Unfortunately, post-college college life was only relevant Friday through Sunday. In order to stave off Monday mornings, future-and-now-current husband, his roommate, my roommate (still one of my BFFs and now married to Husband’s BFF, life is grand) and I used to get together for “family dinners” on Sunday evenings. Because a few bottles of wine will definitely make Monday feel a lot better.
My roommate had “studied” abroad in Florence, where she learned from her hosts at the Villa how to make this ridiculous pasta. At the time of family dinner, it was the best thing any one of us could ever imagine making. It is still ridiculously good. Only last night, I added a few “healthy” things. Because now that I’m old, I top my pizza with extra veggies instead of ranch dressing. I am not nearly as cool as I was once.
- 1 large onion, chopped
- about 5 tablespoons olive oil
- about 3 tablespoons butter
- 1 can (15 oz) crushed tomatoes
- 1 tablespoon tomato paste
- 1 carton cherry tomatoes, sliced
- one small handful crushed red pepper
- handful basil, chopped
- 1 carton mushrooms, sliced
- 1/2 bag pre-washed spinach
- freshly ground pepper
- approximately 1/2 cup heavy cream
- 1 cup grated Swiss cheese (I used mozz, but I PROMISE it’s better with Swiss)
- 1 pound rigatoni or other tubular pasta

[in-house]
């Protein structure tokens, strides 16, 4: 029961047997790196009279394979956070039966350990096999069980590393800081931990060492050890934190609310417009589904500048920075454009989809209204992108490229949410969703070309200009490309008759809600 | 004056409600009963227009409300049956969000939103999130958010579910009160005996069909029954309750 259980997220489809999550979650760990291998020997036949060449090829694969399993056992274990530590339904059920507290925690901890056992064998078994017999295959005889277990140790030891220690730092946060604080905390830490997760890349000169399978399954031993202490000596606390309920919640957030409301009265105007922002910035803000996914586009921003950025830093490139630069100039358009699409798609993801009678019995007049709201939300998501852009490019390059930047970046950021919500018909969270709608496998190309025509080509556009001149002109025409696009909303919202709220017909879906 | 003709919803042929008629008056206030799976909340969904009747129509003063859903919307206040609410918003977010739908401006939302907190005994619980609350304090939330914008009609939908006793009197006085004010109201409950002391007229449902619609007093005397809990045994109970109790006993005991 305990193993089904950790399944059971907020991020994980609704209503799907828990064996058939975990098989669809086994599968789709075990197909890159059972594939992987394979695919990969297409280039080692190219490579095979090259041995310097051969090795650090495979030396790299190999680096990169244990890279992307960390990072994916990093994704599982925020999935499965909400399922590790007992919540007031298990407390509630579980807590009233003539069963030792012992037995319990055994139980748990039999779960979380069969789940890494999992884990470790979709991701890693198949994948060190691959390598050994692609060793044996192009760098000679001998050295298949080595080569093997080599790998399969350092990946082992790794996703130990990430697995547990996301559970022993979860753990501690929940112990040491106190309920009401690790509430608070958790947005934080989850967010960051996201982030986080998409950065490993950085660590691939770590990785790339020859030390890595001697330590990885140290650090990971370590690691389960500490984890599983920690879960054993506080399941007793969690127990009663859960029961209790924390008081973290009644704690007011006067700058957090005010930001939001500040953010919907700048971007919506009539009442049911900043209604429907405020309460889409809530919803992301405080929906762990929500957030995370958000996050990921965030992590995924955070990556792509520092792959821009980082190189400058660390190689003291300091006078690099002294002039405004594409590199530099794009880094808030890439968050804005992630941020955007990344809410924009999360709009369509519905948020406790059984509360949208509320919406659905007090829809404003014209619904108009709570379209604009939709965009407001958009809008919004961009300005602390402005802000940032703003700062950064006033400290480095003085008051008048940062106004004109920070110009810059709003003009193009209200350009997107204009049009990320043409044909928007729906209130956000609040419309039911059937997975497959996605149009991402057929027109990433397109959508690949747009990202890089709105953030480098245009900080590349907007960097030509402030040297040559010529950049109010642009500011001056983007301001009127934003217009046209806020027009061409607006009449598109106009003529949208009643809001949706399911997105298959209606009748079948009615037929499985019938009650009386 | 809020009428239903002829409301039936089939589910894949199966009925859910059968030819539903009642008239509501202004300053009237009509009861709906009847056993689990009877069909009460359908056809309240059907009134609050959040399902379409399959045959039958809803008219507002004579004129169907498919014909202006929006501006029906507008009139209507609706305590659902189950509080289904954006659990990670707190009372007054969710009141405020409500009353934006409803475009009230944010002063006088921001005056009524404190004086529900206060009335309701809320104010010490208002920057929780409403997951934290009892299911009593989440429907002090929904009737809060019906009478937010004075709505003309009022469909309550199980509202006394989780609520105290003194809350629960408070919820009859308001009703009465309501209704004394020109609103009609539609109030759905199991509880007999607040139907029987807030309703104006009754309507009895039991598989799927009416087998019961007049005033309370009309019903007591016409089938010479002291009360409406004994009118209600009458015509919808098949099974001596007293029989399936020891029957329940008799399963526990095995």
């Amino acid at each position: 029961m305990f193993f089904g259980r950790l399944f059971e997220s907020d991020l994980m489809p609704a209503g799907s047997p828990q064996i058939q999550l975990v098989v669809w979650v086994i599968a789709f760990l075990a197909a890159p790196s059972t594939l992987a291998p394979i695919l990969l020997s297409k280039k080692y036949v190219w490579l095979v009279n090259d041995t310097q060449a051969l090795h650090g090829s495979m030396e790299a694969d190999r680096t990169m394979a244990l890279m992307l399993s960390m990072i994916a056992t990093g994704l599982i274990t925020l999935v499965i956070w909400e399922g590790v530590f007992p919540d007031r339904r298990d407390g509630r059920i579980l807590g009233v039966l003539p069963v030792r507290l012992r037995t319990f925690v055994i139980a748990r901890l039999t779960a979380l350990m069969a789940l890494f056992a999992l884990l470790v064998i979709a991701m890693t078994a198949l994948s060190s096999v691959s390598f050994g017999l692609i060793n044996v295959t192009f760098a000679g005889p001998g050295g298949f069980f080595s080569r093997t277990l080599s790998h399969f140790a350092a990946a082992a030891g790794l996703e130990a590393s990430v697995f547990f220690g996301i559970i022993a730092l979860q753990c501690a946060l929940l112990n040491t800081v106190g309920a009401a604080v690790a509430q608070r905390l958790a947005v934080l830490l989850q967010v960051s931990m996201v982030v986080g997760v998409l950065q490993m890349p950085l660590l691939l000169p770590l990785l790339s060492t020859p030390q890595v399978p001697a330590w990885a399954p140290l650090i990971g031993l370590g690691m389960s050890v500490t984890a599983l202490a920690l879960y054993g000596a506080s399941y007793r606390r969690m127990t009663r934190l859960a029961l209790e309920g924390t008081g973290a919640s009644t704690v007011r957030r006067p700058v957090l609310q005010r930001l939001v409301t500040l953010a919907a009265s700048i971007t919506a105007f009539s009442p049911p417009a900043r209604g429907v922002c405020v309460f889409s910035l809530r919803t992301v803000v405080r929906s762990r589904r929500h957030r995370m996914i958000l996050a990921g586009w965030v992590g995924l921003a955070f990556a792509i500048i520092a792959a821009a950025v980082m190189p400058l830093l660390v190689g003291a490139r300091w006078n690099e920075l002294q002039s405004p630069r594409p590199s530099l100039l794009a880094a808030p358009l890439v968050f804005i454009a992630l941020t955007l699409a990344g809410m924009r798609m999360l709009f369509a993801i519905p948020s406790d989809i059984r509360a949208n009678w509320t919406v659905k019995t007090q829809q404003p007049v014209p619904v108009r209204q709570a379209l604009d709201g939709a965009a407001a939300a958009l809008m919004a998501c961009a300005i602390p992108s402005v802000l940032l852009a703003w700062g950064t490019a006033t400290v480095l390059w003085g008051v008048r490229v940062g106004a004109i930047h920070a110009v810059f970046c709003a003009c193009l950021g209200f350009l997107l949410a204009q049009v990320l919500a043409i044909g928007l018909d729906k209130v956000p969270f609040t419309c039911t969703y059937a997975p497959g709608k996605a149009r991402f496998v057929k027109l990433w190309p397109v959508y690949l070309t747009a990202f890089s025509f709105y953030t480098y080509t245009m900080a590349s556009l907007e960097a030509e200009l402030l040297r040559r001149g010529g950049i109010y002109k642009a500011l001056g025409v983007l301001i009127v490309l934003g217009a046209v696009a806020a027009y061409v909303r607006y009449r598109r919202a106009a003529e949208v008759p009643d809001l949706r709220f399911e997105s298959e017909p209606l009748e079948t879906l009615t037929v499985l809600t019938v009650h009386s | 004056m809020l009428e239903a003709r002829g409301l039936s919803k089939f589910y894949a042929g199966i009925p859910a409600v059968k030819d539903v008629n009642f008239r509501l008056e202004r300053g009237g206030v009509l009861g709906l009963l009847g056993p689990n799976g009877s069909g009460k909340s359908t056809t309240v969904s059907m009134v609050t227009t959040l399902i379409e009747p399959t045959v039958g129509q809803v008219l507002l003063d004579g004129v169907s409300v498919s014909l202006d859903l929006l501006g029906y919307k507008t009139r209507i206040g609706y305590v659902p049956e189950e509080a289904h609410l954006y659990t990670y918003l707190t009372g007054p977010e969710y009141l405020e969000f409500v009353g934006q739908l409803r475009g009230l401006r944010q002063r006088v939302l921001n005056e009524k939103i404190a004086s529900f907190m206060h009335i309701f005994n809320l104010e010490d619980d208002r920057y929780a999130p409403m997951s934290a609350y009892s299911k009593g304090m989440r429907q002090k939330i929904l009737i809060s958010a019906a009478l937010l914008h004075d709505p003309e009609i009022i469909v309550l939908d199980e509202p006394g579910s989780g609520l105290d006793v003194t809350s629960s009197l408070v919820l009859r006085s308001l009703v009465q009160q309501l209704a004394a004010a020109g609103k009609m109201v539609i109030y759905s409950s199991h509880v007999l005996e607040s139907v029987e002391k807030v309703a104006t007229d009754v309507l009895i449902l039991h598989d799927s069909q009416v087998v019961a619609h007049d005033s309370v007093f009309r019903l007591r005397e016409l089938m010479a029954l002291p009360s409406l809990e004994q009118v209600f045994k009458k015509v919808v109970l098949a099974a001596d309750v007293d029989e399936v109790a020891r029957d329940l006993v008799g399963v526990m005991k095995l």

- In a large, deep skillet, heat olive oil and butter. Cook onions for about 20 minutes, stirring occasionally to prevent onions from burning.
- When lightly browned, add both forms of tomatoes, tomato paste, basil, crushed red pepper, salt and pepper. Give it a toss and then cook, covered, for 25 minutes over low/medium heat. Toward the end of the 25 minutes, get (salted) water boiling for your pasta.
- Add mushrooms and spinach, recover, and cook for another 5-8 minutes, or until mushrooms have cooked through. Cook your pasta in the meantime.
- Add cream to the sauce and adjust seasoning. Toss hot pasta with sauce and cheese.
I forgot how long this pasta takes – nearly an hour, all said and done. But jeez louise, it is still the best thing ever. Seriously. Try it. Love it. Tell me about it.
Right before we left for Miami last weekend, I had a conundrum. We had nothing in the fridge. We were leaving in the morning, so running to the grocery store didn’t seem practical. I didn’t want to go out to dinner or order takeout – we were about to spend three days in a place known for
$16 actually $24 cocktails (side note: who thought it would be appropriate to charge MORE than the price of a whole pizza for a little bit of rum in a plastic cup!?).